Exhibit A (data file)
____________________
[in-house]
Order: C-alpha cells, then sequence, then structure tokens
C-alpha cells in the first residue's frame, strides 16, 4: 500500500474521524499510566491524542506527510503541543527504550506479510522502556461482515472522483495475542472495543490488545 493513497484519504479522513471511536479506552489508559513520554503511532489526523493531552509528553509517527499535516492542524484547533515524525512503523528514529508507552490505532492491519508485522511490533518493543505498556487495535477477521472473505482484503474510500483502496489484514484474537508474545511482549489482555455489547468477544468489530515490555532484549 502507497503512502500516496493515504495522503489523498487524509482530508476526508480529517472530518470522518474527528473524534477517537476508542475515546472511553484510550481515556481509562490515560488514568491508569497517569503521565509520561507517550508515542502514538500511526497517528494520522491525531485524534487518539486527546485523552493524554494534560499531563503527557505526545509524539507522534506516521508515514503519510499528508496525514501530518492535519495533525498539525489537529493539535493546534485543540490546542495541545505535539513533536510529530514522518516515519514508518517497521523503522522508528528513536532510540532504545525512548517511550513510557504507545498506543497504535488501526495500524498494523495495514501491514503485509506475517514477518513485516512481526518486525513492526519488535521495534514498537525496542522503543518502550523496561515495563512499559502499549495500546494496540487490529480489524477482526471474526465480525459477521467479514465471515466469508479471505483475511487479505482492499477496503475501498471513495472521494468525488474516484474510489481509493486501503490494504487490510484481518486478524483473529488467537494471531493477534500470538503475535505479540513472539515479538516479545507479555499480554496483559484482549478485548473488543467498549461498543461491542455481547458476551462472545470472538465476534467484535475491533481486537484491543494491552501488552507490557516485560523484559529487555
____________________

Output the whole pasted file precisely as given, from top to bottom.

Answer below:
[in-house]
Order: C-alpha cells, then sequence, then structure tokens
C-alpha cells in the first residue's frame, strides 16, 4: 500500500474521524499510566491524542506527510503541543527504550506479510522502556461482515472522483495475542472495543490488545 493513497484519504479522513471511536479506552489508559513520554503511532489526523493531552509528553509517527499535516492542524484547533515524525512503523528514529508507552490505532492491519508485522511490533518493543505498556487495535477477521472473505482484503474510500483502496489484514484474537508474545511482549489482555455489547468477544468489530515490555532484549 502507497503512502500516496493515504495522503489523498487524509482530508476526508480529517472530518470522518474527528473524534477517537476508542475515546472511553484510550481515556481509562490515560488514568491508569497517569503521565509520561507517550508515542502514538500511526497517528494520522491525531485524534487518539486527546485523552493524554494534560499531563503527557505526545509524539507522534506516521508515514503519510499528508496525514501530518492535519495533525498539525489537529493539535493546534485543540490546542495541545505535539513533536510529530514522518516515519514508518517497521523503522522508528528513536532510540532504545525512548517511550513510557504507545498506543497504535488501526495500524498494523495495514501491514503485509506475517514477518513485516512481526518486525513492526519488535521495534514498537525496542522503543518502550523496561515495563512499559502499549495500546494496540487490529480489524477482526471474526465480525459477521467479514465471515466469508479471505483475511487479505482492499477496503475501498471513495472521494468525488474516484474510489481509493486501503490494504487490510484481518486478524483473529488467537494471531493477534500470538503475535505479540513472539515479538516479545507479555499480554496483559484482549478485548473488543467498549461498543461491542455481547458476551462472545470472538465476534467484535475491533481486537484491543494491552501488552507490557516485560523484559529487555